From the website:
"While many studies have shown the ineffectiveness of polygraph lie detectors for determining people’s truthfulness, courtrooms still look to science for help in assessing the testimony of suspects and witnesses. Now, neuroscience may be the key, enabling a new breed of lie detectors that look directly into subjects’ brains.
"An fMRI (functional magnetic resonance imaging) device registers blood flow within a subject’s brain to map its activity—the more blood that an area of the brain is getting, the more active it is. This differs completely from a polygraph lie detector, which measures pulse, heart rate, breath rate, and any perspiration.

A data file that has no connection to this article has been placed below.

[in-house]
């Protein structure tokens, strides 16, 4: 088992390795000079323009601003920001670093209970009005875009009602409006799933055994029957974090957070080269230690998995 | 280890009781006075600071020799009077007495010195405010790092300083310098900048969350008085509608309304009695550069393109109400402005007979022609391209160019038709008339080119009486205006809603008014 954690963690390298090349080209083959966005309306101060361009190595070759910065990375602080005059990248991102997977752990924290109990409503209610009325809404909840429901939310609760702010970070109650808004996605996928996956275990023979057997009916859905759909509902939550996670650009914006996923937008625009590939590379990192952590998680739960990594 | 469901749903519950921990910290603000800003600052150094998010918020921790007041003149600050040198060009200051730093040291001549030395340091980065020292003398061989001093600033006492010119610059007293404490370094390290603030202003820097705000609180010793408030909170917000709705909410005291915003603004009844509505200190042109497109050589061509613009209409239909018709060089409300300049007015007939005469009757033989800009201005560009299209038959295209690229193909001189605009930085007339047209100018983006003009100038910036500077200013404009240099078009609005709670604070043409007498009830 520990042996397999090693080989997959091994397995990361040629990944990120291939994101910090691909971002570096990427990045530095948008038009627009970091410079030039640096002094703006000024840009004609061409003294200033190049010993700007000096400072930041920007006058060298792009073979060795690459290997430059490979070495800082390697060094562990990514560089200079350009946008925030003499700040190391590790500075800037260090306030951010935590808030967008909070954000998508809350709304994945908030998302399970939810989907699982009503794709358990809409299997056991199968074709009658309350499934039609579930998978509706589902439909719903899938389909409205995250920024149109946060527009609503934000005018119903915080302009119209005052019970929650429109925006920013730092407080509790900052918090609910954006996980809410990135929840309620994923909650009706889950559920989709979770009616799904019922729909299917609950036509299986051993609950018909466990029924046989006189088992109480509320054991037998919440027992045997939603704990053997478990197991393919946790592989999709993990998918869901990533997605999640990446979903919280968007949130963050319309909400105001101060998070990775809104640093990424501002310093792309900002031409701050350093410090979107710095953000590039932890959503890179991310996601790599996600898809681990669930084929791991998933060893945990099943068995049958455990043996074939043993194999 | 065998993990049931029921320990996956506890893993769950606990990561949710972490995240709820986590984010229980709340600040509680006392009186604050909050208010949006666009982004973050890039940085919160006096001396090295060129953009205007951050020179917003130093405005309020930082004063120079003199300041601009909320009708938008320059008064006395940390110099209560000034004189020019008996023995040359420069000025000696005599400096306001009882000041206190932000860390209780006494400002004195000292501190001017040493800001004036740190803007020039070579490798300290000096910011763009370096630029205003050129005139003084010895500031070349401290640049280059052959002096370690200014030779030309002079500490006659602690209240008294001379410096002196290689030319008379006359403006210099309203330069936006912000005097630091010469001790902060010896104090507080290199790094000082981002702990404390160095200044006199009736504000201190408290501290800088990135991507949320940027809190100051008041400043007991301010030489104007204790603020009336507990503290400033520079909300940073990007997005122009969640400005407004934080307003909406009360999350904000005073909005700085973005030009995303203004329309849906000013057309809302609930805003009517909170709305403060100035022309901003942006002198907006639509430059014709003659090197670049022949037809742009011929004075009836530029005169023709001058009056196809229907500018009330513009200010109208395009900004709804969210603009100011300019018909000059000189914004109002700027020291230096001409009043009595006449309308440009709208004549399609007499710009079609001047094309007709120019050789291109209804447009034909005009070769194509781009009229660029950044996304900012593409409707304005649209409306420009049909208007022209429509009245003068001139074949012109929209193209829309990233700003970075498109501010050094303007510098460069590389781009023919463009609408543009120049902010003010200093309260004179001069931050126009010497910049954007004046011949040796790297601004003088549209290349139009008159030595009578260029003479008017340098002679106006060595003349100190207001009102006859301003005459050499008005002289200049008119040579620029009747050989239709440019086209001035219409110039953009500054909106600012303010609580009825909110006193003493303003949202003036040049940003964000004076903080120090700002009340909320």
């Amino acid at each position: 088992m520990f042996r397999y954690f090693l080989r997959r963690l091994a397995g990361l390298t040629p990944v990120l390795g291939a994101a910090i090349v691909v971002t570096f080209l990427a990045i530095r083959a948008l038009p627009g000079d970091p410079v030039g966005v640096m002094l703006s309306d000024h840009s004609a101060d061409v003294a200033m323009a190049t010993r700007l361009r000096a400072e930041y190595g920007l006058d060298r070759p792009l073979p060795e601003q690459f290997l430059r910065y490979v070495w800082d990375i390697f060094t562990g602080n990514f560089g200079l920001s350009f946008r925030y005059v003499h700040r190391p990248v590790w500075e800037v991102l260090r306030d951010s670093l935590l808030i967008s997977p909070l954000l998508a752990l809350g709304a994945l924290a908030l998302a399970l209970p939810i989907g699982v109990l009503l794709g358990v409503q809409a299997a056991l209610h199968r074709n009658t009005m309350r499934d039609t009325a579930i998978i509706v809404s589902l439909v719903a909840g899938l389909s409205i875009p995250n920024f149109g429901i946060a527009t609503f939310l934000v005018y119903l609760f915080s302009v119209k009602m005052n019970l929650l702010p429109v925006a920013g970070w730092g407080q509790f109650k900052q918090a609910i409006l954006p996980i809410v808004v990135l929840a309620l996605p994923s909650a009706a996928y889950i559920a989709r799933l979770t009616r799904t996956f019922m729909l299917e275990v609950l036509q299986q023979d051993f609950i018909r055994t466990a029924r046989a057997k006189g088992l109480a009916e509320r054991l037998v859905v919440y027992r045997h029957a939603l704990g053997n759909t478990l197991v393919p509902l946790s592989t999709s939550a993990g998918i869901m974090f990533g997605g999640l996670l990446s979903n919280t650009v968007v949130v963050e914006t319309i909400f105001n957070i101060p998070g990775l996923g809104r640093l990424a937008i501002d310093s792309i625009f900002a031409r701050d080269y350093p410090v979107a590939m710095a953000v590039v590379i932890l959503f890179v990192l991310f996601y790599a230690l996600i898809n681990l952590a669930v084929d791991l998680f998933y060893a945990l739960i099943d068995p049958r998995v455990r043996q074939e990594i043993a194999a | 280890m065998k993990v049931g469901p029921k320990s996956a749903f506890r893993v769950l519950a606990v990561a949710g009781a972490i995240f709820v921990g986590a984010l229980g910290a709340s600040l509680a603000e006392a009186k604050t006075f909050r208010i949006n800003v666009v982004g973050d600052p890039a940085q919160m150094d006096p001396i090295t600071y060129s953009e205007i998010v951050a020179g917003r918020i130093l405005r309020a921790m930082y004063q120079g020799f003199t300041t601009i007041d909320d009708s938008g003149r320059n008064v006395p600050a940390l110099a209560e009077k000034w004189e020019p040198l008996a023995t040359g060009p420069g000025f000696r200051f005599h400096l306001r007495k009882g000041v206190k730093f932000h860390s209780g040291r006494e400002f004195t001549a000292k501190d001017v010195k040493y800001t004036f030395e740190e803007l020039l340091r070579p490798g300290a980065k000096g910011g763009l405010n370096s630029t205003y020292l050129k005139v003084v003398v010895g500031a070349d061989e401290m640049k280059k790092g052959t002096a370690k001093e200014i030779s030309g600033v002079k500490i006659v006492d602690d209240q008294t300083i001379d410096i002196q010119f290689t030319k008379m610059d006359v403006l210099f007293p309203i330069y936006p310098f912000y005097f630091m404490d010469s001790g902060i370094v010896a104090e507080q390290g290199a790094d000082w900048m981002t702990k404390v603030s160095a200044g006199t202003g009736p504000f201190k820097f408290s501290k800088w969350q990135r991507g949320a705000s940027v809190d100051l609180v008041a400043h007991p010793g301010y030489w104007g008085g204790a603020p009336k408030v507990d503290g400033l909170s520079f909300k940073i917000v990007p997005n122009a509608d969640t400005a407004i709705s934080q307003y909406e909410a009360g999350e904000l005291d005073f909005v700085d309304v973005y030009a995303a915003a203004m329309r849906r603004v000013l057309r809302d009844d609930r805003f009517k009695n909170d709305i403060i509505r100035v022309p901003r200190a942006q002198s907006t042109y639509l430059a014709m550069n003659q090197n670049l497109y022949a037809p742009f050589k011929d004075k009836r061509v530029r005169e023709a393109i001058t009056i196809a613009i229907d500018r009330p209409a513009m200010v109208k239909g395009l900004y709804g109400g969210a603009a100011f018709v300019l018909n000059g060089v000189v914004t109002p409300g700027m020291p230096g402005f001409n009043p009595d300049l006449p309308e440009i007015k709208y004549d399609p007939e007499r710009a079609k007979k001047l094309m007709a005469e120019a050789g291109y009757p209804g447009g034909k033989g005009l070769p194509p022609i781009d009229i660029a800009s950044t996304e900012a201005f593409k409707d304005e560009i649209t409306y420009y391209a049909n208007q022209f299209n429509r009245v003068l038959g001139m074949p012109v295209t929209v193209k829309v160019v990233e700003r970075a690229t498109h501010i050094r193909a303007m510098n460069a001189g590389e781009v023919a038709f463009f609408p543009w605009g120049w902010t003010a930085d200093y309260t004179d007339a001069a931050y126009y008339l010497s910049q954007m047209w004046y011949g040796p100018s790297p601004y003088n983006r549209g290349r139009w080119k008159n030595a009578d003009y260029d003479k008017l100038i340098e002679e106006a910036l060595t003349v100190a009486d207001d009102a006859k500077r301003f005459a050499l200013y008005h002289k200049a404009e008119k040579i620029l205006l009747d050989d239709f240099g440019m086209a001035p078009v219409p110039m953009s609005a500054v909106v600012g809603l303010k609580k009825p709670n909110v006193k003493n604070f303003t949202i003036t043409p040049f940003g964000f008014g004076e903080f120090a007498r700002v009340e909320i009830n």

"In a paper for the International Journal of Liability and Scientific Inquiry, law professors Edward Johnston and Daniel Jasinki of University of the West of England discuss the use of fMRI in criminal proceedings. They suggest that investigators could use fMRI to evaluate which areas of a witness’s brain light up during an interrogation: More activity in the memory area could indicate honesty; more activity in the creativity area would suggest fibbing. Such tests could also gauge jurors’ emotional responses, thus detecting bias."
Link to full paper provided in article.